The Island by Elin Hilderbrand

Reviewed by L.D.Y.

Hardcover, 407 pages, 2010

Rating: 10/10

Reason for Reading: I enjoyed two of Hilderbrand’s previous novels, Barefoot and A Summer Affair.

Synopsis: Birdie Cousins is busy planning a show-stopper wedding for her daughter, Chess, when she calls off the whole thing. Before anyone can even react, a tragedy strikes, further rocking Chess’ world. Seeking comfort, Birdie decides to return to their old summer home on Tuckernuck Island with the distraught Chess, her career-driven daughter, Tate, and her own sister, India. But it turns out Chess isn’t the only one looking to escape – Birdie is separated from her husband and giving dating a try, Tate feels like an outcast because she’s never found love, and India may be a big deal in the art world, but she’s haunted by her husband’s death. Slowly, the women’s secrets are exposed, and they will have to learn to turn to each other for comfort and laughter.

Why you should read this book: Some people might equate ‘beach read’ with ‘mindless,’ but Hilderbrand shines again with a rich tale of heartbreak, tough choices, and second chances. Each of the characters has her own absorbing problems and stories, and a different personality that puts her own unique spin on her world-view. Tate and Chess, who are in their late 20s, are seen evaluating love, life, and themselves – just as Birdie and India, the older women, are doing, letting us see that life is not static and there can be no one ultimate ‘answer’ to any of these questions. The story skips around between each of the four women’s perspectives, slowly revealing their backstories while plenty is happening in day-to-day life on the island. It’s not all tragedy and troubles – there is some romance on the island in the form of Barrett, who brings the women their daily deliveries from the mainland. This novel of family drama has it all and will keep you happily reading well into autumn.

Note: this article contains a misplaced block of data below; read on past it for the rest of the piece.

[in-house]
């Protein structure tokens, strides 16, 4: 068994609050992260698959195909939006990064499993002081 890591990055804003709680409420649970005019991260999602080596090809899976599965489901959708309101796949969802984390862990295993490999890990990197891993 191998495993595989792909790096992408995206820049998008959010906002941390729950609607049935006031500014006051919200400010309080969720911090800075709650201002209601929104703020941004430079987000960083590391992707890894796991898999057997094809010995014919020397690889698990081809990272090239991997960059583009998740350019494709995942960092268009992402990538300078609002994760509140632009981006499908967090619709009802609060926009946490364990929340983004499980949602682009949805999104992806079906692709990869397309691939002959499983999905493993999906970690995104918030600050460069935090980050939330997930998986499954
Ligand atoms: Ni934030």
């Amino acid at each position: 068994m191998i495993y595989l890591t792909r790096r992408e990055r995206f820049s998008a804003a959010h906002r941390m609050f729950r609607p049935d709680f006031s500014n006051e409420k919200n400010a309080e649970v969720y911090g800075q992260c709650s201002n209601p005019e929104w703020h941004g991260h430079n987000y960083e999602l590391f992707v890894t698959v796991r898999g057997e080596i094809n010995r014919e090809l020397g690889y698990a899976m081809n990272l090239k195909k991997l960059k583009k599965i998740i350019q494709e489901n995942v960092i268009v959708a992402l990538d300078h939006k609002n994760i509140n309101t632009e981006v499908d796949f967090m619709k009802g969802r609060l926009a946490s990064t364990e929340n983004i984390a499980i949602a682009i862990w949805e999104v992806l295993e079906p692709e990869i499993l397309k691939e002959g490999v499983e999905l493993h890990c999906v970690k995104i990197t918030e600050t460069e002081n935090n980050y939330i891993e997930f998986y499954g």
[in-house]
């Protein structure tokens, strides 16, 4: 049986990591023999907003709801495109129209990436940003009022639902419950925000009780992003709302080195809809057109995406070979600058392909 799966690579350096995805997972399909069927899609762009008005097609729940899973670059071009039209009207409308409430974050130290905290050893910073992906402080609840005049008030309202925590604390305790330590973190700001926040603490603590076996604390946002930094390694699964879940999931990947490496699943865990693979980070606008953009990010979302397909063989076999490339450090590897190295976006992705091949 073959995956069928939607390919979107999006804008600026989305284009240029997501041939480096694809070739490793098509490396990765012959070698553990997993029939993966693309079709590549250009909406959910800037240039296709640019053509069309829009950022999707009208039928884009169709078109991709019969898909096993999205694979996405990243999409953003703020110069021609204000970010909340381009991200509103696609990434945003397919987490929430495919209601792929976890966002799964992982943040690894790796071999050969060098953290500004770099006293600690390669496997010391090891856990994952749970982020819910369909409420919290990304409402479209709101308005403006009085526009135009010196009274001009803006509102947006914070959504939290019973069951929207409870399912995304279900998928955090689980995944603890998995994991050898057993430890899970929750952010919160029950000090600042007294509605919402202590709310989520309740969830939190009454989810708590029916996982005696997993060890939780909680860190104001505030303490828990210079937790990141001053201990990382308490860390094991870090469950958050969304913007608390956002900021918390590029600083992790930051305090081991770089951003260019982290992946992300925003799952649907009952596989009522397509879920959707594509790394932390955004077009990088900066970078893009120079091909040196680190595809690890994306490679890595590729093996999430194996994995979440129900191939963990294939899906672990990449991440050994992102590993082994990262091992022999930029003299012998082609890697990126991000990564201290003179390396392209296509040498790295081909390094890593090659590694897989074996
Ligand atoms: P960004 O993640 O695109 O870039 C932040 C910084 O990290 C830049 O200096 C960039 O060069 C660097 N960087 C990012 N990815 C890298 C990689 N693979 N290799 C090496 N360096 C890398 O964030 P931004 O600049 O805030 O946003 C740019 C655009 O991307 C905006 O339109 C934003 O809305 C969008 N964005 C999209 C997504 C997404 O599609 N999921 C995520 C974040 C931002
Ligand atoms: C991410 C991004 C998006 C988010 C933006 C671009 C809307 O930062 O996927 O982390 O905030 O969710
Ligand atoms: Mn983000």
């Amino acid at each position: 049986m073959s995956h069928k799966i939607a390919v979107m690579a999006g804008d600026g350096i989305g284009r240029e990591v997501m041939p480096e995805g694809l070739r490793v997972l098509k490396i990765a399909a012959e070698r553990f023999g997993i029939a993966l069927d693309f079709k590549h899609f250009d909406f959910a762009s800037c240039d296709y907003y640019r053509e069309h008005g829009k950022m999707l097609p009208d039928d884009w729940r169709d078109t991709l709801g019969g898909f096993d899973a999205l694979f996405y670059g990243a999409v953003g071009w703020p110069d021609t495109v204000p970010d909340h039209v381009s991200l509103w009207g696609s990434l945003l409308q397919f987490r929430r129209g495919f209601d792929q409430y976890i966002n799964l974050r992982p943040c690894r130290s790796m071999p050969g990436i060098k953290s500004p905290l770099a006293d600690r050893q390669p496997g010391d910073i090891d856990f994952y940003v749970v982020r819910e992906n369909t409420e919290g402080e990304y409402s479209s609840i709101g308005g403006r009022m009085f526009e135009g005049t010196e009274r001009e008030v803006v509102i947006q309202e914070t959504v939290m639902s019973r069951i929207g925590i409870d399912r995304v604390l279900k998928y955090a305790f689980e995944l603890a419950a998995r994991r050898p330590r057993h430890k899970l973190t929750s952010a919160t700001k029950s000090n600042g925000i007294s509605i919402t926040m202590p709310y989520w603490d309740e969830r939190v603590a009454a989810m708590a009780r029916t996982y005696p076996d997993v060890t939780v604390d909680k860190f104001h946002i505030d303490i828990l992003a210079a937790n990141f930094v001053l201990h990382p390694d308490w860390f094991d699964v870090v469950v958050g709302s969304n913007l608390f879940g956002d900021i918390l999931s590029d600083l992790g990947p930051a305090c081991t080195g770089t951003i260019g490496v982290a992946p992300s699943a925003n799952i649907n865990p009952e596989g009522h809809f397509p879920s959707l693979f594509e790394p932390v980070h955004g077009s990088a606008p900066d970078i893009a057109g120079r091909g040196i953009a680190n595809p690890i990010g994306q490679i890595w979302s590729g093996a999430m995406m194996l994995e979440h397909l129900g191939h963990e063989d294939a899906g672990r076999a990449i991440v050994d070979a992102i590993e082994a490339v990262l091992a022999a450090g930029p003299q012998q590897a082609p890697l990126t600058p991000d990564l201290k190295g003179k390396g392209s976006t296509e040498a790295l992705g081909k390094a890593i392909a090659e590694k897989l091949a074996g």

Why you should avoid this book: If you look at a ‘beach read’ as light, fluffy fun where nothing truly bad happens to people and you can see the ending coming a mile away…move along to another read, please.

Opening paragraph:

It had sat abandoned for thirteen years. This had happened without warning.

Fabulous quotes:

In her rare moments of clarity, she realized that her situation wasn’t original. She had been an English major at Colchester. Her situation was Shakespearean; it was, in fact, Hamlet. She had fallen in love with her fianc&#233’s brother – madly, unreasonably, insanely in love with Nick Morgan.

This was right when Bill’s sickness began to present itself in a way that she could no longer ignore. On Tuckernuck, Bill was relaxed and unfettered. He was able to laugh and to be her lover. They made love on the squishy mattress (filled with jelly, they used to joke), they made love out of doors – on the beach, in the Scout, at the end of the dirt road, and once, recklessly, in the old schoolhouse. Why couldn’t Bill be like this at home? India had asked. She was crying. She was so happy here, right now, like this! And at home, in their real life, things were miserable.

Also recommended: Got You Back by Jane Fallon; Heart and Soul by Maeve Binchy; A Wedding in December by Anita Shreve.

Also by this author: The Beach Club; Nantucket Nights; Summer People; The Blue Bistro; The Love Season; Barefoot; A Summer Affair; The Castaways.

Author’s website:

Fun tidbit: Check out Hilderbrand’s Top Ten Ways to Survive the End of Summer blog post.

Would I read more by this author? Hilderbrand is an author I would definitely read once a year. Any more than that and I may be forced to succumb to summer-living envy.

&#169 Lisa Yanaky 2003-2010

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